In 2572495 Ontario Inc. v. Vacuum Specialists (1985) Ltd., Justice Pentney of the Federal Court dismissed a motion for an interlocutory injunction in a trademarks case.
2572495 Ontario Inc., otherwise known as Vacuum Parts Canada, is the owner of the trademark “VPC” and the tradename “Vacuum Parts Canada”. VPC’s primary business is online sales of vacuum cleaner parts and accessories, including through Amazon. Several VPC products were “top-rated” on Amazon, including one product listed as the top selling vacuum accessory set on Amazon.ca. The defendant, Vacuum Specialists, is also in the business of selling vacuum cleaner parts and accessories, and similarly uses Amazon as an online retailer.
All new products offered for sale on the Amazon platform are assigned an Amazon Standard Identification Number. Other sellers can link their products to an existing ASIN if they are selling an identical product. Such linking is mandatory, presumably to avoid duplication of identical products on the website. In situations where the products were not identical, sellers are required to seek their own ASIN for their products.
VPC claimed that in February 2021, VS engaged in “concerted efforts” to target VPC products on Amazon. VS had linked approximately 60 of its products to VPC product pages and offered the same products at a lower price, undercutting VPC’s market. VPC claimed that this linking was likely to cause confusion in the marketplace because purchasers would not realize their Amazon order would be fulfilled by VS, despite purchasing from a VPC branded product page. The only indication that the product would be shipped by VS was a small text box on the product page, and VPC argued that customers were likely to miss this detail. VPC also claimed this infringing activity was causing irreparable harm to its reputation, since it had no control over the nature or quality of the VS products. VPC cited a customer complaint it had received about a product that had actually been sold by VS.
VPC sought an interlocutory injunction to stop VS from copying its photographs or using its trademark and its tradename.
The Federal Court engaged in the familiar three-part test for the granting of an interlocutory injunction, as summarized by the Supreme Court in R v Canadian Broadcasting Corp:
- The applicant demonstrates a “serious question to be tried”, in the sense that the application is neither frivolous nor vexatious;
- The applicant will suffer irreparable harm if an injunction is refused; and
- The applicant will suffer greater harm from the refusal of the interlocutory injunction than the defendant will from the granting of the injunction.
Where a mandatory interlocutory injunction directing the defendant to undertake a positive course of action is sought, in this case de-listing VS’s product pages that are linked to VPC product pages, the “serious issue to be tried” threshold must be met by demonstrating a strong prima facie case. The application judge must be satisfied that there is a strong likelihood on the law and evidence presented, that the applicant will be ultimately successful. While Justice Pentney agreed that customers would likely fail to notice that VPC labelled products were being shipped by VS, resulting in possible confusion, this was not enough to establish a strong prima facie case. He also noted that VS was simply following Amazon’s Policy on Intellectual Property, a policy that VPC also agreed to before selling its products through the platform.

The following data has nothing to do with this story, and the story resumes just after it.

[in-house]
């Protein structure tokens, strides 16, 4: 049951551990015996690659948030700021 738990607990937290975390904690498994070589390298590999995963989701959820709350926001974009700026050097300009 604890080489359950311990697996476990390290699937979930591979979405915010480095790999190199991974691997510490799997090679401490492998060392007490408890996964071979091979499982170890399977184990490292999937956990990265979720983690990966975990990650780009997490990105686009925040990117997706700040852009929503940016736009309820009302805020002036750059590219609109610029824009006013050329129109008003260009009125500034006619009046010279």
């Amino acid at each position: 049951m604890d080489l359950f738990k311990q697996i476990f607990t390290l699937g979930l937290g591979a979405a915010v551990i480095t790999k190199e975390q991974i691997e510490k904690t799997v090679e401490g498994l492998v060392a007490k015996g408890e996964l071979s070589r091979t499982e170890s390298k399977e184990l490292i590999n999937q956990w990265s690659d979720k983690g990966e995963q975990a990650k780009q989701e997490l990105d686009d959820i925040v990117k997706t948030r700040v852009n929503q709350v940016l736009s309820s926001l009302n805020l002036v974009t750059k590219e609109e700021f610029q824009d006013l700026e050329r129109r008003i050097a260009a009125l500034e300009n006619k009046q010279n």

To establish irreparable harm, the applicant must demonstrate a high likelihood that the harm will occur. A mere possibility is not enough. VPC claimed it suffered reputational harm and that its products were losing their distinctiveness in the marketplace. However, other than a few complaints from customers who had purchased VS products and mistakenly contacted VPC, the evidence did not demonstrate any significant negative impact on VPC’s reputation as a result of VS’ activities. On the contrary, VPC had received very favourable customer ratings, which may have increased after VS began linking its products to the VPC product pages. Based on the evidence, Justice Pentney was not satisfied that VPC had demonstrated reputational harm that would justify interlocutory relief.
The third step of the test requires an assessment on the balance of convenience to identify the party that would suffer greater harm from either the granting or refusal of the interlocutory injunction. The factors considered vary with the circumstances of each case, and it is often at this stage that the trier of fact considers any public interest arguments. In light of his findings on the first two steps of the test, Justice Pentney found that the balance of convenience favoured VS.
For these reasons, VPC’s motion for interlocutory injunction was dismissed and VPC was ordered to pay costs calculated at the mid-point of Column III.